The IPI examines applications based only on absolute grounds of refusal in accordance with Article 2 of the Swiss Trade Mark Protection Act. Relative grounds for refusal are not subject to the initial evaluation process. However, after publication of an applied-for trade mark, potential opponents have the possibility to file an opposition referring to relative grounds for refusal.
In such opposition proceedings, the IPI will examine relative grounds for refusal. In the event the IPI follows the opposing party’s arguments, registration of the applied trade mark will be refused and deleted from the register. The applicant, however, still has the possibility to appeal to the Federal Administrative Court. Additionally, at all stages during the application process (and prior or after such proceedings), the parties are entitled to initiate civil court proceedings having full cognition to examine the legality of a particular trade mark.
The IP can also reject trade marks that are not in accordance with good morals (eg, abusive language, violation of religious feelings) and marks that are abusive or misleading (eg, misrepresentation of product characteristics, obviously incorrect information on origin).
Decisions of the IPI following from opposition proceedings (see 5. Opposition Procedure) can be appealed to the Federal Administrative Court of Switzerland (see 5.3 Ability to File an Opposition). In principle, decisions of the Federal Administrative Court may not be appealed to the Federal Supreme Court. Decisions made by the highest cantonal courts (commercial court, where available) after civil claims have been raised can be appealed to the Federal Supreme Court.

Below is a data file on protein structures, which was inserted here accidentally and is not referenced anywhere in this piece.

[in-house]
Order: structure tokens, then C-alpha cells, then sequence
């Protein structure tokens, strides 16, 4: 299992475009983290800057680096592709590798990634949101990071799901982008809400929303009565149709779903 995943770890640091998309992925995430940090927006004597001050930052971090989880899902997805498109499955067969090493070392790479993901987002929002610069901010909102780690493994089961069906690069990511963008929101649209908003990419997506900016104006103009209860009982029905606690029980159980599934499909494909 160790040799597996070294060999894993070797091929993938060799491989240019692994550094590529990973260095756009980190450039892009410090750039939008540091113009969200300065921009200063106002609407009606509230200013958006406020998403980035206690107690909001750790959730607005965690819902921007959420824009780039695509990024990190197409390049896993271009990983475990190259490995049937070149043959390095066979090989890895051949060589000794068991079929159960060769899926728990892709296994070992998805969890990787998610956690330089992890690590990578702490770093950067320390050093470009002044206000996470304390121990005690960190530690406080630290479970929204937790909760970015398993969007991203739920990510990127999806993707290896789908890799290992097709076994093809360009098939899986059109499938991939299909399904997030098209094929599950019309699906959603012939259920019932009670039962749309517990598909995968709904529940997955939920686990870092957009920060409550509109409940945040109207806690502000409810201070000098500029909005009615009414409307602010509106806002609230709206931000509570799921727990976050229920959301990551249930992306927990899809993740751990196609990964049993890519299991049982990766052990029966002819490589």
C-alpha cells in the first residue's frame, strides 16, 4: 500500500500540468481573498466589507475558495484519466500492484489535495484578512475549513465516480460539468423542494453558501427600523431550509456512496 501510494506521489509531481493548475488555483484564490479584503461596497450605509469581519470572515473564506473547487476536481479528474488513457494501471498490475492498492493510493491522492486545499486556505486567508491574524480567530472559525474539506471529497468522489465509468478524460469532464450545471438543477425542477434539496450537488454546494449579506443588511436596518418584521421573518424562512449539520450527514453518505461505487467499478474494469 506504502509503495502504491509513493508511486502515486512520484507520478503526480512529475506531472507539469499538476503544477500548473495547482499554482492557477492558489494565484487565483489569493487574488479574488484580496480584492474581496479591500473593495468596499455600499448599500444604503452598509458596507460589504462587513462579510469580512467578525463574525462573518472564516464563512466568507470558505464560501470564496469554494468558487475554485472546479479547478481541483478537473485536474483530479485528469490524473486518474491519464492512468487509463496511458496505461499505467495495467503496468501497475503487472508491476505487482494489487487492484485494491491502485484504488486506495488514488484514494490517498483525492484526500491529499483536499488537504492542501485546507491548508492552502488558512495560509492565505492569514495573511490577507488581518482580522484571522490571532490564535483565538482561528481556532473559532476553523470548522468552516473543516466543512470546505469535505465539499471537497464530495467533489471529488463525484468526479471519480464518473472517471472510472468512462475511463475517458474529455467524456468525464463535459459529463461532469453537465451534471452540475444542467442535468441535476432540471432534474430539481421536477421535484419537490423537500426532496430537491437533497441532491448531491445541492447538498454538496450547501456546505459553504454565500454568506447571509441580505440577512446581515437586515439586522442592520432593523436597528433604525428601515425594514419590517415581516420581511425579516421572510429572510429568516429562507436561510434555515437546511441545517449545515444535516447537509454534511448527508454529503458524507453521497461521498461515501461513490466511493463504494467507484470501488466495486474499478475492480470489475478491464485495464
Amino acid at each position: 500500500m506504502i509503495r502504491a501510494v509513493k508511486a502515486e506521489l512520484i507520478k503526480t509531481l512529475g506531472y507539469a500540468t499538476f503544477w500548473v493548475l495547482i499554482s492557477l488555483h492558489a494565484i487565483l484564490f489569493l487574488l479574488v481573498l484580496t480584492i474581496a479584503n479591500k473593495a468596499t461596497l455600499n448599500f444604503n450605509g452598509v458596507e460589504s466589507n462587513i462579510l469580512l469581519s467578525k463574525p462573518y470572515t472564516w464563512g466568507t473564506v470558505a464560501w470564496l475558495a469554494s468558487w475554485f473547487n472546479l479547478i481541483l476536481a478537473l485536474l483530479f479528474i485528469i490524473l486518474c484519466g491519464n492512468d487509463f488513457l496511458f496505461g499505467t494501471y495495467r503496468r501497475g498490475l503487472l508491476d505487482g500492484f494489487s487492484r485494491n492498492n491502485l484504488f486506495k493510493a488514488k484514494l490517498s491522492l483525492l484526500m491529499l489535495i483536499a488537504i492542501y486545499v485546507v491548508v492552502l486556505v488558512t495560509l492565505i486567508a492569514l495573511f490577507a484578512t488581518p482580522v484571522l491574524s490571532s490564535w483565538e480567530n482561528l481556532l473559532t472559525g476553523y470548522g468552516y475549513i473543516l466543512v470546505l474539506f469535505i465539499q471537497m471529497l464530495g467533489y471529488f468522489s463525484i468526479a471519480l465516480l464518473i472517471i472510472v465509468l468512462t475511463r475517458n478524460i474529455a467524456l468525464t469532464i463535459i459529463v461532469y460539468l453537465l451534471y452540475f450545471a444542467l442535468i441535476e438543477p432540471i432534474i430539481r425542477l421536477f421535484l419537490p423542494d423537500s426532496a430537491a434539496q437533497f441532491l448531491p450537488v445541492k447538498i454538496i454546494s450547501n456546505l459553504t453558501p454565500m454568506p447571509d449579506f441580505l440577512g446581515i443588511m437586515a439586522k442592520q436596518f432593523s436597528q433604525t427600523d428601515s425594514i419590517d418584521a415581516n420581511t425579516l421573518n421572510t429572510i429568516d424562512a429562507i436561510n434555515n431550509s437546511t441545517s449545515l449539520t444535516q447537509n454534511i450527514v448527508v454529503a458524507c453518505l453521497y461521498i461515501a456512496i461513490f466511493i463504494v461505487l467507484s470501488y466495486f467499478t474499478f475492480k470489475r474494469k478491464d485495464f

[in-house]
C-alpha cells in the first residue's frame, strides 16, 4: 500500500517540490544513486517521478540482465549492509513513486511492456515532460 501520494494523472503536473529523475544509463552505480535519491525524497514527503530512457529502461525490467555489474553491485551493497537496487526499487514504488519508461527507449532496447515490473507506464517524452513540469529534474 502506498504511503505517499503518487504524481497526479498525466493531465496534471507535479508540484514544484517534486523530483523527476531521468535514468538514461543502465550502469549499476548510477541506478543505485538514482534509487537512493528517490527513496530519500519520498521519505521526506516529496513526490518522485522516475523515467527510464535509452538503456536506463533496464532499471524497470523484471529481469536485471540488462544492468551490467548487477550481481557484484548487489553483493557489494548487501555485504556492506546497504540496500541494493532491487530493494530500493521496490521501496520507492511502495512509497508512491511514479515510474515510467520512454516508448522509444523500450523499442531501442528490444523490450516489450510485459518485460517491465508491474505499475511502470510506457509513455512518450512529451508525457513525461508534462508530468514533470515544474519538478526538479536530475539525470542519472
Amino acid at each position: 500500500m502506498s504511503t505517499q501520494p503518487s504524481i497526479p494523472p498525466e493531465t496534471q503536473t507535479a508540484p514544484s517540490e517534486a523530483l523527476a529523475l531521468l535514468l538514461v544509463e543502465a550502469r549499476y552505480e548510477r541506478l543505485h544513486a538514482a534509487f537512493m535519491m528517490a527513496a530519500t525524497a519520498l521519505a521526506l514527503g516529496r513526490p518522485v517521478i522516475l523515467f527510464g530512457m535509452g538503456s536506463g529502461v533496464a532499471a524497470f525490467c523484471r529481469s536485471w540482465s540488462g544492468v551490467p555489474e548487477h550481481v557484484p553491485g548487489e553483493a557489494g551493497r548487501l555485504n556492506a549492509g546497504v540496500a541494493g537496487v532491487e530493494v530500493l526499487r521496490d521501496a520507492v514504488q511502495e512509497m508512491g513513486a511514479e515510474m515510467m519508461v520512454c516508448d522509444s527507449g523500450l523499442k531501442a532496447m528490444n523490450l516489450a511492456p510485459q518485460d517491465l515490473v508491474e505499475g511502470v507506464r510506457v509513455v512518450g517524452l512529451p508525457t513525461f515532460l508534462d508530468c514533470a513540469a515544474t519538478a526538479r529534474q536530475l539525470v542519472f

Switzerland is a member of the Madrid System. Therefore, it is possible to register a trade mark in as many countries as the applicant intends (provided the designated countries are also members to the Madrid System). It is possible to submit the trade mark application online or in written form by post or via email.
The owner of an earlier trade mark may file an opposition against the registration of a later trade mark with the IPI on the basis of so-called relative grounds for refusal.
In this case, the opposition must be filed within three months after the publication of the registration, stating the legal grounds for the opposition. An extension of the time limit for filing an opposition is not provided for by law. Within the same period, the opponent must also pay the official opposition fee. In the case of an international registration designating Switzerland, the opposition period begins on the first day of the month following the month of publication in the IR register.